Columns from old temple in India

“While we didn’t have a ton of time to do touristy things, we did get to visit some ancient temples that were carved deep into basalt cliffs — and of course these cliffs were made of the Deccan Traps,” said Schoene. “It’s always moving to think about how these rocks have played a role in Earth’s history on many levels at many times — from their role in disrupting climate and potentially contributing to the death of 75 percent of life on Earth, to providing a place of spiritual sanctity to humans 66 million years later. And now the basaltic landscape is home to hundreds of millions of people, who together with billions of people on Earth (including us) are contributing to climate change in ways that could mimic the effects of the Deccan Traps.”

Keller is more definitive in her conclusions: “Deccan volcanism is the most likely cause of the dinosaur mass extinction,” she said. “The Chicxulub impact may have contributed to their demise, though the timing and environmental effects of this impact still remain to be determined.”

“In general, I think this paper is significant and interesting,” said Pincelli Hull, an assistant professor of geology and geophysics at Yale who was not involved in this research and who has argued against the role of the volcano in the mass extinction. “The paper is a huge advance in timing the [Deccan Traps] eruptions, but how that relates to the timing of outgassing is still a major question that needs to be resolved to figure out exactly what the relevant roles of volcanism and impact were.”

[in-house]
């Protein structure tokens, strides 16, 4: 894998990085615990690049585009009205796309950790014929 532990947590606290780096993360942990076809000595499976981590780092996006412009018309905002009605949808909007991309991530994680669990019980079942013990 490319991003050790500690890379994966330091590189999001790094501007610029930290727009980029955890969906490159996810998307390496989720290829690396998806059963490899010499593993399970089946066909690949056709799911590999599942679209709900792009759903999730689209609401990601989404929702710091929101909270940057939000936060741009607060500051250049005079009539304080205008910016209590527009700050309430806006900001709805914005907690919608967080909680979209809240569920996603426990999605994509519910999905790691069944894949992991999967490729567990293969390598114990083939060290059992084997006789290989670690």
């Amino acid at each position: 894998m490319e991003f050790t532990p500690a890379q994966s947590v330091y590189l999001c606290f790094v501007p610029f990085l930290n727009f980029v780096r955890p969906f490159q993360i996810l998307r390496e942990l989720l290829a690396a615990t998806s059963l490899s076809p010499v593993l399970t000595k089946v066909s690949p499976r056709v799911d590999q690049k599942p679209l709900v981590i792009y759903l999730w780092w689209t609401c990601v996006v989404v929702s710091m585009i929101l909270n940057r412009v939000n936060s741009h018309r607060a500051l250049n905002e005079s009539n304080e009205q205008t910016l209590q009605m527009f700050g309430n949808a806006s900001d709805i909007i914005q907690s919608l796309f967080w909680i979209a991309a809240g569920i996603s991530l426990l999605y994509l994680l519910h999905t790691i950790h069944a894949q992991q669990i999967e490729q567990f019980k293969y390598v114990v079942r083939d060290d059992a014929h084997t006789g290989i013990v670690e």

The researchers will continue to tease apart the effects of the one-two punch of the Deccan Traps eruptions and the planet-shaking impactor, said Eddy. “Regardless, it seems like the end-Cretaceous was a terrible time to be on Earth.”

U-Pb constraints on pulsed eruption of the Deccan Traps across the end-Cretaceous mass extinction,” by Blair Schoene; Michael Eddy, of the Class of 2011 and now a postdoctoral research associate; Kyle Samperton, a 2017 Ph.D. alumnus; Brenhin Keller, a 2016 Ph.D. alumnus; Gerta Keller; Thierry Adatte; and Syed Khadri, appears in the Feb. 22 issue of Science (DOI: 10.1126/science.aau2422). The research was supported by NSF grant EAR-1454430 and by the Princeton Department of Geosciences Scott Fund. In addition to the authors, field researchers in India included then-undergraduates Preston Kemeny of the Class of 2015 and Maricela Coronado of the Class of 2018 as well as then-graduate student Jahnavi Punekar, a 2016 Ph.D. alumna.